Noname Antiques » Antique Drop Leaf Table Value (Identification & Price Guides)

Antique Drop Leaf Table Value (Identification & Price Guides)

Nothing adds elegance and class to interior decoration like an exquisite piece of antique furniture.

But what happens when you have a small or limited indoor space? Certain antiques will take up a lot of room, and including them in your decor may not always be the most practical decision.

Fortunately, plenty of options remain for those who still appreciate the artistry and craftsmanship of fine furniture without having ample space for it.

Today, we dive into the world of antique drop leaf tables. The quick-folding, space-saving staple of the antique world is the perfect addition for people living in apartments or smaller homes where space is at a premium.

We’ll take a brief look at the history of drop leaf tables, the various styles in which the antiques were made, how to identify them, and what to expect in terms of worth and value.

What is a Drop Leaf Table?

A drop leaf table is made up of a central, non-moving table top along with two folding sections attached at either side with a hinge mechanism.

Some versions of the design include only one folding section, though the classically recognized drop leaf table typically folds on both sides.

These foldable sections can be quickly raised and fixed to stay up, significantly expanding the surface of the table. Alternatively, one (or both) of the sections—each a leaf—can be folded or ‘dropped’ down, reducing the table’s width.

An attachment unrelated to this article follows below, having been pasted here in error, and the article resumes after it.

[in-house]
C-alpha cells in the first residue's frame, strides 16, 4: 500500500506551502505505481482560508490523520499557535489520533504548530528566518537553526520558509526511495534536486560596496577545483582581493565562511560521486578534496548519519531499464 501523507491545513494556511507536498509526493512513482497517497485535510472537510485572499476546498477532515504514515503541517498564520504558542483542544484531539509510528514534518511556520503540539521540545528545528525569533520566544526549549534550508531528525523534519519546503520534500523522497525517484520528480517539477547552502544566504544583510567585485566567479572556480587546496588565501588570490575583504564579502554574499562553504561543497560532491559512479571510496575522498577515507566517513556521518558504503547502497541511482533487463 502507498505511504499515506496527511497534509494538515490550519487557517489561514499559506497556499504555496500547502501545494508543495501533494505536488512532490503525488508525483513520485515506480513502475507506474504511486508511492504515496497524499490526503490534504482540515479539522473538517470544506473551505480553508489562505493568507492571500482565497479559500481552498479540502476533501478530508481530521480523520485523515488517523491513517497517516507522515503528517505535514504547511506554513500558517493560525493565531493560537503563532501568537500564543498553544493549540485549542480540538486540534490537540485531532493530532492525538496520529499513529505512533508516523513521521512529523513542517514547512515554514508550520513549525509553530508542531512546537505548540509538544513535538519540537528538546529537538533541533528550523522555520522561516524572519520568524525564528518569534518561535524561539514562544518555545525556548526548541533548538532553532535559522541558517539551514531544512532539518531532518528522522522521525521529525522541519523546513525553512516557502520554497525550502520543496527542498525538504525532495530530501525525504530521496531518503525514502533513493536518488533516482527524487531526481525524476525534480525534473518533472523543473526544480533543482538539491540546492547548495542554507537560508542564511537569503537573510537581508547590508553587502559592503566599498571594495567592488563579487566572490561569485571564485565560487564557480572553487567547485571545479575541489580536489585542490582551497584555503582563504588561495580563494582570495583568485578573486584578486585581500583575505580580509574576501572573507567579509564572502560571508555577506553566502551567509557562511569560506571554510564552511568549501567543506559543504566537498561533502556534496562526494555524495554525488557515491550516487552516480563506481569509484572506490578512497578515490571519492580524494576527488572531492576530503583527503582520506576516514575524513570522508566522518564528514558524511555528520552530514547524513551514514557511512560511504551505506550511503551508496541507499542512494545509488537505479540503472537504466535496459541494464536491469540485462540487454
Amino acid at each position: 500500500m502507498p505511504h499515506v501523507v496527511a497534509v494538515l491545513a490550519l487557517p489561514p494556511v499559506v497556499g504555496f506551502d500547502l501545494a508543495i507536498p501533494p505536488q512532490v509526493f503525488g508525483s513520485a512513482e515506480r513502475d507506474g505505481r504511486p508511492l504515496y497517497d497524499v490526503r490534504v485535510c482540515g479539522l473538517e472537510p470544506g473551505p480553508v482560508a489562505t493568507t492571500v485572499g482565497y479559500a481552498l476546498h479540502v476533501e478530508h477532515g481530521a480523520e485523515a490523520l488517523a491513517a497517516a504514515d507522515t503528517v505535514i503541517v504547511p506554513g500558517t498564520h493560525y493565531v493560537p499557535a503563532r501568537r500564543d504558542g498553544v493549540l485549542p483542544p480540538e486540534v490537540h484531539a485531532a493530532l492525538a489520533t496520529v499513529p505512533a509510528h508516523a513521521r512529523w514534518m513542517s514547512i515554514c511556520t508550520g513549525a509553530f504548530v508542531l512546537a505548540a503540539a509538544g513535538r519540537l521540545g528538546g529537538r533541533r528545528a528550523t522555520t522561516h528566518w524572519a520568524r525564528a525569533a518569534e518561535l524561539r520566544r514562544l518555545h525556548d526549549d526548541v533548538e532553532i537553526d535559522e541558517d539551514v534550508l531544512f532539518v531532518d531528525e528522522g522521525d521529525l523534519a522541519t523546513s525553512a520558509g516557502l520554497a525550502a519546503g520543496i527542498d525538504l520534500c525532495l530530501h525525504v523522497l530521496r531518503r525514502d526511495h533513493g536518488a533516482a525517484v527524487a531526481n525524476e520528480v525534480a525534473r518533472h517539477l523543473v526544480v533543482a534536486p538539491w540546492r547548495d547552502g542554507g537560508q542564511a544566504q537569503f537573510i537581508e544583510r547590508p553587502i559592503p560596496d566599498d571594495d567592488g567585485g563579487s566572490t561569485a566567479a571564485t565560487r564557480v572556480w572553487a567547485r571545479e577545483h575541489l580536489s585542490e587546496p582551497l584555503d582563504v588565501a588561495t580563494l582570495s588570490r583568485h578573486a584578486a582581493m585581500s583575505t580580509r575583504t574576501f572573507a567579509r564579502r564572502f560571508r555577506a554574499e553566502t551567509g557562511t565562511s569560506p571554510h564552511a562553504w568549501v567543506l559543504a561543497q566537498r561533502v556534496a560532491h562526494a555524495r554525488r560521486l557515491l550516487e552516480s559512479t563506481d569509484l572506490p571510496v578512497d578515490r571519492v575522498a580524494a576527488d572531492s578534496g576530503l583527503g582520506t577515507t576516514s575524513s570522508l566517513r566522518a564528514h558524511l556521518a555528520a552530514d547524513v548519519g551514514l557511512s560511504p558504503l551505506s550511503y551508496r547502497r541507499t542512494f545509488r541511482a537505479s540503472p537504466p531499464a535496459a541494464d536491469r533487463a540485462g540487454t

Modern versions of drop leaf tables are also sometimes called ‘butterfly tables’.

Drop leaves are extremely popular—both as antiques and contemporary pieces—because of all the convenient ways they can help save space. They come in many styles and sizes, and are one of the most practical pieces of antique furniture as they can be used in a variety of interior contexts.

The History of Antique Drop Leaf Tables

An earlier iteration of the antique drop leaf was known as the gateleg table. The design was similar, including a stationary central part, connected to two folding flaps which resembled a gate. When opened, these flaps would rest on the table’s own fold-out legs.

Gate-leg tables were first introduced in the 17th century in England and were made primarily from oak, though there are rarer examples of antique gatelegs constructed from walnuts and other fruit-woods.